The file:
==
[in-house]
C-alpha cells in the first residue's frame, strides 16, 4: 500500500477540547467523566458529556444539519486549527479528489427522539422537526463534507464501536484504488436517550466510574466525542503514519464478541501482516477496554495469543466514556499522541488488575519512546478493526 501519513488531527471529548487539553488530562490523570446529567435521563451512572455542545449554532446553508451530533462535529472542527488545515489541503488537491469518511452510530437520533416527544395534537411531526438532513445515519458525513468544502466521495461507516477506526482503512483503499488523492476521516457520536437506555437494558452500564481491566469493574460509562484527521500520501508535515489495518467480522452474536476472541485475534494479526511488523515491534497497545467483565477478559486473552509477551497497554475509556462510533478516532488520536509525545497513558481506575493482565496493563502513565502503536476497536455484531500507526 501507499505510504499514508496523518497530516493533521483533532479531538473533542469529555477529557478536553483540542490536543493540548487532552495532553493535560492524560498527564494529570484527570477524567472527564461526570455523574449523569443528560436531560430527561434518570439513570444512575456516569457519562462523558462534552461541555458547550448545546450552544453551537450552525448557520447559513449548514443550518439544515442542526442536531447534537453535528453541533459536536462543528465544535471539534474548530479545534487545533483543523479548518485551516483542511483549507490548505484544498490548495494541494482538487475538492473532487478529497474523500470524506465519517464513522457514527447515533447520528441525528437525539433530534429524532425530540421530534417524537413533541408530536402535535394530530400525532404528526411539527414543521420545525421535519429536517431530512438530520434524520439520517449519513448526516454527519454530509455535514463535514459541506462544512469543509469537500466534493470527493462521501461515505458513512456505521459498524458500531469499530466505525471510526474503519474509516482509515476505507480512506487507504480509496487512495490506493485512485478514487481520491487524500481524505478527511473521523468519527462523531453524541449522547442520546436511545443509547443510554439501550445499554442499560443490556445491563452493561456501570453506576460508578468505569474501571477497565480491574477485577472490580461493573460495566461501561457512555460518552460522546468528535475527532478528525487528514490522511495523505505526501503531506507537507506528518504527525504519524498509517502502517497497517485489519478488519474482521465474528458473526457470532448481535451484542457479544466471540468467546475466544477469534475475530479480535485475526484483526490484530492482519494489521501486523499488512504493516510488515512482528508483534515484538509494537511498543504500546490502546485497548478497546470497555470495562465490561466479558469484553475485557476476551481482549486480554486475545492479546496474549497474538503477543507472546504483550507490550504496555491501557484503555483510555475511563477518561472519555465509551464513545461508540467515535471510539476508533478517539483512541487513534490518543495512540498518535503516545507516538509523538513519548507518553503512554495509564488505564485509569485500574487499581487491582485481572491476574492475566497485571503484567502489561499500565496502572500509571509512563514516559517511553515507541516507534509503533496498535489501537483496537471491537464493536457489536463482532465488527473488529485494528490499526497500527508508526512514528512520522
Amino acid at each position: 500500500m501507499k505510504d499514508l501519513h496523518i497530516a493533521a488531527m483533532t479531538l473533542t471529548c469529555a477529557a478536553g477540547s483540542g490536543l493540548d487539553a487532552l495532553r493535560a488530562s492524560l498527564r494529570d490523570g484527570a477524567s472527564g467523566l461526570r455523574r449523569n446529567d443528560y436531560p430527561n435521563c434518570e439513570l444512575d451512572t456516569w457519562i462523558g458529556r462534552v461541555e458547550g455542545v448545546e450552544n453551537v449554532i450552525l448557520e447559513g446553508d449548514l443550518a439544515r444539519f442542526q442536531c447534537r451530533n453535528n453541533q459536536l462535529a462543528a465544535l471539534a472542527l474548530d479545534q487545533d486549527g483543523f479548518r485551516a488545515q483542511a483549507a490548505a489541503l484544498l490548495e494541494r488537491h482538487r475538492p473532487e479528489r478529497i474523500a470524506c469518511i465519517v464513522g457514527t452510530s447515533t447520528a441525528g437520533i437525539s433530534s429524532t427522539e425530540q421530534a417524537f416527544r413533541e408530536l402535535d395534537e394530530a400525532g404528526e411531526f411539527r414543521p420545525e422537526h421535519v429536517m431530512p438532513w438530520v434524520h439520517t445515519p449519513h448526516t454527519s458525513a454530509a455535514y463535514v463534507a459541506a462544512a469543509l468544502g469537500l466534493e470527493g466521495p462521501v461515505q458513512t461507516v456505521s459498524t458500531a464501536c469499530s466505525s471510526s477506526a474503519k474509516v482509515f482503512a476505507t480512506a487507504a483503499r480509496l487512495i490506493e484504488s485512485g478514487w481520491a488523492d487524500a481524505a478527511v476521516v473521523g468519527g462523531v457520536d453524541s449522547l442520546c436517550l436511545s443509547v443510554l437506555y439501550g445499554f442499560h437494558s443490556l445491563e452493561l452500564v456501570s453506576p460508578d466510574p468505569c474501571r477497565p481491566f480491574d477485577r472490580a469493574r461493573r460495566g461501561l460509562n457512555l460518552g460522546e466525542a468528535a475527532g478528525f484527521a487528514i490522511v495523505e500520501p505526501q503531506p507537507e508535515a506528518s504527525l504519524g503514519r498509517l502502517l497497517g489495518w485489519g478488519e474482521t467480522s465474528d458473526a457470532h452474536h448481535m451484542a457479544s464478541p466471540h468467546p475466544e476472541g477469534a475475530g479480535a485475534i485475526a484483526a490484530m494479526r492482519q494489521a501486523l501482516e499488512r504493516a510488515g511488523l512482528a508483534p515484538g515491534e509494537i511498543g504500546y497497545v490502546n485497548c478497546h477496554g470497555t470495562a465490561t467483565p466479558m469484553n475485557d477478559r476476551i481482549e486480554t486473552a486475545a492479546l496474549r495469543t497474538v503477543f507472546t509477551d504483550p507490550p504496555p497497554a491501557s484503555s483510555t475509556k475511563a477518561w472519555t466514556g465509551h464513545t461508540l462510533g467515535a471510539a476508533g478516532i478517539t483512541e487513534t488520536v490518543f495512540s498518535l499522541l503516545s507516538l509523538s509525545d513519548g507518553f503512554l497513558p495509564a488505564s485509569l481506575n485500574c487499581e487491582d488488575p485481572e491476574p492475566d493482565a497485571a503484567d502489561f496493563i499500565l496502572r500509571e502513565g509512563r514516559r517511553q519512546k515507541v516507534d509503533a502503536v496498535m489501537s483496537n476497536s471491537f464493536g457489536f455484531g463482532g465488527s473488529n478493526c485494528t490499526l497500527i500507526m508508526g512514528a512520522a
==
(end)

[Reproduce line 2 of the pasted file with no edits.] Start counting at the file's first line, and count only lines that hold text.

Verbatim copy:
C-alpha cells in the first residue's frame, strides 16, 4: 500500500477540547467523566458529556444539519486549527479528489427522539422537526463534507464501536484504488436517550466510574466525542503514519464478541501482516477496554495469543466514556499522541488488575519512546478493526 501519513488531527471529548487539553488530562490523570446529567435521563451512572455542545449554532446553508451530533462535529472542527488545515489541503488537491469518511452510530437520533416527544395534537411531526438532513445515519458525513468544502466521495461507516477506526482503512483503499488523492476521516457520536437506555437494558452500564481491566469493574460509562484527521500520501508535515489495518467480522452474536476472541485475534494479526511488523515491534497497545467483565477478559486473552509477551497497554475509556462510533478516532488520536509525545497513558481506575493482565496493563502513565502503536476497536455484531500507526 501507499505510504499514508496523518497530516493533521483533532479531538473533542469529555477529557478536553483540542490536543493540548487532552495532553493535560492524560498527564494529570484527570477524567472527564461526570455523574449523569443528560436531560430527561434518570439513570444512575456516569457519562462523558462534552461541555458547550448545546450552544453551537450552525448557520447559513449548514443550518439544515442542526442536531447534537453535528453541533459536536462543528465544535471539534474548530479545534487545533483543523479548518485551516483542511483549507490548505484544498490548495494541494482538487475538492473532487478529497474523500470524506465519517464513522457514527447515533447520528441525528437525539433530534429524532425530540421530534417524537413533541408530536402535535394530530400525532404528526411539527414543521420545525421535519429536517431530512438530520434524520439520517449519513448526516454527519454530509455535514463535514459541506462544512469543509469537500466534493470527493462521501461515505458513512456505521459498524458500531469499530466505525471510526474503519474509516482509515476505507480512506487507504480509496487512495490506493485512485478514487481520491487524500481524505478527511473521523468519527462523531453524541449522547442520546436511545443509547443510554439501550445499554442499560443490556445491563452493561456501570453506576460508578468505569474501571477497565480491574477485577472490580461493573460495566461501561457512555460518552460522546468528535475527532478528525487528514490522511495523505505526501503531506507537507506528518504527525504519524498509517502502517497497517485489519478488519474482521465474528458473526457470532448481535451484542457479544466471540468467546475466544477469534475475530479480535485475526484483526490484530492482519494489521501486523499488512504493516510488515512482528508483534515484538509494537511498543504500546490502546485497548478497546470497555470495562465490561466479558469484553475485557476476551481482549486480554486475545492479546496474549497474538503477543507472546504483550507490550504496555491501557484503555483510555475511563477518561472519555465509551464513545461508540467515535471510539476508533478517539483512541487513534490518543495512540498518535503516545507516538509523538513519548507518553503512554495509564488505564485509569485500574487499581487491582485481572491476574492475566497485571503484567502489561499500565496502572500509571509512563514516559517511553515507541516507534509503533496498535489501537483496537471491537464493536457489536463482532465488527473488529485494528490499526497500527508508526512514528512520522